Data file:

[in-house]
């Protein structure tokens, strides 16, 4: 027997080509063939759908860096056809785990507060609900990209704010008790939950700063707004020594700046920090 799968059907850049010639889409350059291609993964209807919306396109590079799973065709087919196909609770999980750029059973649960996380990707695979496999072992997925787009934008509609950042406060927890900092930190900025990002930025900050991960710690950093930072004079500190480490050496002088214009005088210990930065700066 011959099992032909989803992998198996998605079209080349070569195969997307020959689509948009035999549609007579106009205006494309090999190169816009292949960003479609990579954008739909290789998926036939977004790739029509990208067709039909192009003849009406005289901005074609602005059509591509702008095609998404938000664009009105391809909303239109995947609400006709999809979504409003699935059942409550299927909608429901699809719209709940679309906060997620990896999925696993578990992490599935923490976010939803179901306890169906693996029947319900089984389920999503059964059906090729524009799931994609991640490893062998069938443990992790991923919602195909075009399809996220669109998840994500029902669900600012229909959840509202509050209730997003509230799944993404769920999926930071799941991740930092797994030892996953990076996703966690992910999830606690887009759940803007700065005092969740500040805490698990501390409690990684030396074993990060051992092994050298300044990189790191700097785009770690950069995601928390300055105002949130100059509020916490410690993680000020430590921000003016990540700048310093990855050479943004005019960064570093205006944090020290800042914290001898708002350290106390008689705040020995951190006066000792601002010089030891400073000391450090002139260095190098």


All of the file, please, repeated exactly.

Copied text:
[in-house]
């Protein structure tokens, strides 16, 4: 027997080509063939759908860096056809785990507060609900990209704010008790939950700063707004020594700046920090 799968059907850049010639889409350059291609993964209807919306396109590079799973065709087919196909609770999980750029059973649960996380990707695979496999072992997925787009934008509609950042406060927890900092930190900025990002930025900050991960710690950093930072004079500190480490050496002088214009005088210990930065700066 011959099992032909989803992998198996998605079209080349070569195969997307020959689509948009035999549609007579106009205006494309090999190169816009292949960003479609990579954008739909290789998926036939977004790739029509990208067709039909192009003849009406005289901005074609602005059509591509702008095609998404938000664009009105391809909303239109995947609400006709999809979504409003699935059942409550299927909608429901699809719209709940679309906060997620990896999925696993578990992490599935923490976010939803179901306890169906693996029947319900089984389920999503059964059906090729524009799931994609991640490893062998069938443990992790991923919602195909075009399809996220669109998840994500029902669900600012229909959840509202509050209730997003509230799944993404769920999926930071799941991740930092797994030892996953990076996703966690992910999830606690887009759940803007700065005092969740500040805490698990501390409690990684030396074993990060051992092994050298300044990189790191700097785009770690950069995601928390300055105002949130100059509020916490410690993680000020430590921000003016990540700048310093990855050479943004005019960064570093205006944090020290800042914290001898708002350290106390008689705040020995951190006066000792601002010089030891400073000391450090002139260095190098």